What you see. The starting point for addressing any equine health related issue is your observation.


Bleeding from Upper Limb or Leg

Control Bleeding on Lower Limb with Pressure Bandage


There are very large vessels on the inside of the upper front and hind limb that can bleed severely when cut. The most common reason for lacerations in this area (in my experience) are fence related injuries and kicks from other horses to the inside of the fore and hind limbs, which are more common than one might expect.

  • Code Red

    Call Your Vet Immediately, Even Outside Business Hours
    • If you wish to have the best functional and cosmetic outcome, no matter the cost.
    • If bleeding seems excessive to you.
  • Code Orange

    Call Your Vet at Their First Available Office Hours
    • If you are convinced that the injury is minor and you notice no lameness or other problem.

your role


What To Do

As with any bleeding vessel, direct focal pressure on the vessel will stop or slow hemorrhage. Close to the hock or carpus, a pressure bandage similar to that illustrated for lower limb hemorrhage, wrapped tightly around the wound with a wad of gauze directly on the bleeding vessel will work. High in the armpit of the front limb or groin of the hind limb, packing of a towel into the wound, and manual pressure may be necessary until your vet arrives.

What Not To Do

Do not treat the wound with ointments or other topicals without first consulting with your vet. Some delay healing.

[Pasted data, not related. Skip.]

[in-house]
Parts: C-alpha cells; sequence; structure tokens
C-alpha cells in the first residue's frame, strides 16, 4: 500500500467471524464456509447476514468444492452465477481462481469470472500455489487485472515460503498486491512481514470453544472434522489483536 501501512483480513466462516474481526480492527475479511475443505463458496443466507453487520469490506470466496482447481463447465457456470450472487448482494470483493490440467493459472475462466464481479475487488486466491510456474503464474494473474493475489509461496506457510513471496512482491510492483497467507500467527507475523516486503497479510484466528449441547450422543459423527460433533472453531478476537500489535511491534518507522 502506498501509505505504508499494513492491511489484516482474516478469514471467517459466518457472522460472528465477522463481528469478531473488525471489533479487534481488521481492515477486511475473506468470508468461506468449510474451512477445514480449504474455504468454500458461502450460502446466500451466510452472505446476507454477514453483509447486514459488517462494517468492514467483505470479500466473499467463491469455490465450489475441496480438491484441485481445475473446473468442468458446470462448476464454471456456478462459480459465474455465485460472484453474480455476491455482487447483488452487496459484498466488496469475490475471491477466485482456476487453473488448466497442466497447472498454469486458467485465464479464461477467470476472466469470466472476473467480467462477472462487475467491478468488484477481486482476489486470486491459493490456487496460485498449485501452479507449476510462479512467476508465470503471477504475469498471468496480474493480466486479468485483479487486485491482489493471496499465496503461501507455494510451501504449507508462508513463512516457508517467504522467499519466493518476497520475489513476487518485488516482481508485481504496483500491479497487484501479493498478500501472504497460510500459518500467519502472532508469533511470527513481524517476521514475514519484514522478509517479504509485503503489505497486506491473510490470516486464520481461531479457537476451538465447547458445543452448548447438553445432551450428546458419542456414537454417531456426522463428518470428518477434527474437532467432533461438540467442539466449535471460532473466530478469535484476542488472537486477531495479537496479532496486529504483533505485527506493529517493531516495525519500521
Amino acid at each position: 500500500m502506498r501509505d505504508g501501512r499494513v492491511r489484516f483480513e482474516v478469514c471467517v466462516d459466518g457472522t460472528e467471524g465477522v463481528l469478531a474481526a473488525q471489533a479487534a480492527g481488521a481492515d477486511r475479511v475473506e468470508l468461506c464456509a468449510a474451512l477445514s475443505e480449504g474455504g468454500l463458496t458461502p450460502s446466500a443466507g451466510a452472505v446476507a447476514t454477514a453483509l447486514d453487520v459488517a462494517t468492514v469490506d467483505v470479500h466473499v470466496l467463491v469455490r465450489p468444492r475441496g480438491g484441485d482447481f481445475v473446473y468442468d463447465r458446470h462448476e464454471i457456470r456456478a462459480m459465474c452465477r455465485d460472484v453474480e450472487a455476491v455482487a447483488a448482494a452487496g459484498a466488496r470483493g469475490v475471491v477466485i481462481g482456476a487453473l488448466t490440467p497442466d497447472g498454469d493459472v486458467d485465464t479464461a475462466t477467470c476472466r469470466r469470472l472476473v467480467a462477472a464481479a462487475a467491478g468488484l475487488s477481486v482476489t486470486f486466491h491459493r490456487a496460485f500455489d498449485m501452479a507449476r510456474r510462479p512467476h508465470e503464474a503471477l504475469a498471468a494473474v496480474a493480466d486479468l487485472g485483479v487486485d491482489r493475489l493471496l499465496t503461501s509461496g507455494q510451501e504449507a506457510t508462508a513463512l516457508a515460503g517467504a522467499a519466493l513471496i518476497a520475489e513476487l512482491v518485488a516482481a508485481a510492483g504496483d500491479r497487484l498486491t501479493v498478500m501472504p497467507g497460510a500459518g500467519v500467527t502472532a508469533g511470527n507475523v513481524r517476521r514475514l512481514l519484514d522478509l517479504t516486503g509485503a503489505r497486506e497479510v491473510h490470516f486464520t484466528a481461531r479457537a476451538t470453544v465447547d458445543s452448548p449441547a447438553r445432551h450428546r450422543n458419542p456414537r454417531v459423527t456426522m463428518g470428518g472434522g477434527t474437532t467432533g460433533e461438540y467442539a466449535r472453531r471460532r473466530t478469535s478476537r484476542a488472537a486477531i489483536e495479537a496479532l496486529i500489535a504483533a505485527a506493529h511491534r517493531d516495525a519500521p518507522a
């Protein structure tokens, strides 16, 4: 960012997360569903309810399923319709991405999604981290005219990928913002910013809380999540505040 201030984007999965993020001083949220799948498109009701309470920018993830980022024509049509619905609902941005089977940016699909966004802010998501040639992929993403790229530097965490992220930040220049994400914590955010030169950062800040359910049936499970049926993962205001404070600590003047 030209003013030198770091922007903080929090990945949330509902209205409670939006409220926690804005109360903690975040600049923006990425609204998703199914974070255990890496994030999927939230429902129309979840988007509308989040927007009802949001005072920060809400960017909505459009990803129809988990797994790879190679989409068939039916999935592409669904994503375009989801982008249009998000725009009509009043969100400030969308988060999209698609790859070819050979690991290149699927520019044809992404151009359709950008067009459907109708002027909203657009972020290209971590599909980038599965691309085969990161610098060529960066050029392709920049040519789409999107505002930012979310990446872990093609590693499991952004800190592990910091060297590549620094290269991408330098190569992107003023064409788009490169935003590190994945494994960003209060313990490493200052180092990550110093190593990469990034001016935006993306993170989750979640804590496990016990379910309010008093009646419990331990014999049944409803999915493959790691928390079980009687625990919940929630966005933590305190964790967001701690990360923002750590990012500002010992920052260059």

your vet's role

Your vet will likely seek to control bleeding through pressure or ligation (tying off of a vessel) and then determine whether other important structures are involved. Fracture of the radius (front) or tibia (hind) is usually accompanied by severe bleeding and inability to bear weight.
Questions Your Vet Might Ask:
  • Are you able to stop or slow the bleeding with pressure?
  • Where does the bleeding seem to be coming from?
  • How much bleeding is there?
  • Can the horse bear weight on all the limbs and walk forward fairly normally?
  • Does the horse appear to be in distress?
  • How aggressively do you want to handle this? We may have other options for repair.
  • When was the horse last given a tetanus vaccination?
  • What are the results of the Whole Horse Exam (WHE)?
  • Can you send a photo?

further reading & resources

Author: Doug Thal DVM Dipl. ABVP